Helicopters says issues with its EC225 and EC135 helicopters have “strengthened its determination in the area of safety.”
The grounding of the EC225 from October 2012 to July 2013, followed by the November crash of an EC135T2 in Glasgow, Scotland, had a broad effect on public perception, but also caused new aircraft programs to be delayed and sales early in the year to slump. That prompted CEO Guillaume Faury to implement an action plan which he says has helped to recover sales and deliveries.
“2013 was a very difficult year,” Faury said, speaking at the company’s annual press conference in Paris on Jan. 28. “The level of bookings was unusually slow in the first half of the year,” Faury said, pointing out that the difficult market had prompted the company to “target single-digit growth in terms of revenue for the year.”
Faury took over control of the company in May, after former CEO Lutz Bertling took on a new role at.
Deliveries increased to 497 helicopters in 2013, up compared with 2012, when 475 were delivered. The market has still yet to return to the heady days of 2008, when the company reported 588 deliveries. Sales did drop, however, with 422 ordered compared to 469 in 2012. The main disappointments for the company were slow sales of the new, which recorded just five orders.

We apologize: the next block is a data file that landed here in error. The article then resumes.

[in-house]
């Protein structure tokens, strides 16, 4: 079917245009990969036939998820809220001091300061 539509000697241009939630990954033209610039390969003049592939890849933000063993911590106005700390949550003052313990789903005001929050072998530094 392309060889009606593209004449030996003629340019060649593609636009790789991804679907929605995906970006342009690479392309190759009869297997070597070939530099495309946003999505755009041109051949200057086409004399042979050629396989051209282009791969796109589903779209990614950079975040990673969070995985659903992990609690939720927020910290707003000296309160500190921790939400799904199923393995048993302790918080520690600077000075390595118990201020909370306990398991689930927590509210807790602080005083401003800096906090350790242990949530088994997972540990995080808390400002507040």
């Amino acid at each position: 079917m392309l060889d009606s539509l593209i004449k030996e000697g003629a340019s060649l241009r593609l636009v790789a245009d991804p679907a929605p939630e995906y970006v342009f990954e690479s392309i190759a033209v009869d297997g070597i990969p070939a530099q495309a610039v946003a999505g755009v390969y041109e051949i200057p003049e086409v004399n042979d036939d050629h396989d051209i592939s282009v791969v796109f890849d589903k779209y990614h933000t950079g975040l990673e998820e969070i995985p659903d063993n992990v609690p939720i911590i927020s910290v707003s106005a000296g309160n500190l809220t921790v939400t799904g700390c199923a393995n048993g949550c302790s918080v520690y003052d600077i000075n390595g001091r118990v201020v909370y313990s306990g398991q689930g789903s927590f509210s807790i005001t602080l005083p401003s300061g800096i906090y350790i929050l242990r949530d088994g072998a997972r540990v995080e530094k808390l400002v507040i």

Heavy aircraft production was strong, with orders for 33 Super Puma/EC225s and 34 military. Faury said he was satisfied with the sales performance of the long-struggling AS365 Dauphin/EC155 family, of which 17 were sold, and a new version of the AS365, the N3e, which will be certified by the end of 2014.
Faury claims the company has captured 46% of the civil market, but its share of the military market dropped again, from 18% in 2012 to 11% in 2013. The company would not reveal figures on turnover. These details will be announced when the Airbus Group reports at the end of February.
“Major programs are a priority,” Faury said, pointing out that production ramp-ups for both the NH90 and the Tiger attack helicopter were planned for 2014.
The company says the certification process for its long-delayed EC175 medium-twin has been completed and the aircraft should be certified in the coming days. Deliveries to the three main launch customers – NHV, UTAir and Heli-Union – are due to take place in the second or third quarter of this year. The delayed EC145 T2 light twin will also be certified in 2014.
The future of the company’s so-called X-programs is less clear, as Faury backed away from comments by his predecessor that the company would fly at least three new models by 2020 as part of a wider plan to reinvigorate its product line. Of the known X-programs, the X4 is the closest to completion. Faury says the new aircraft, which will replace the AS365 Dauphin and probably compete directly with theAW139, is a top priority. He added that more on the program will be communicated later this year, indicating that the aircraft is unlikely to be unveiled at this year’s Heli-Expo. Company executives have indicated that the planned second version, which Bertling had previously said would represent a “step change in helicopter operation,” might well be pushed back into the 2020s.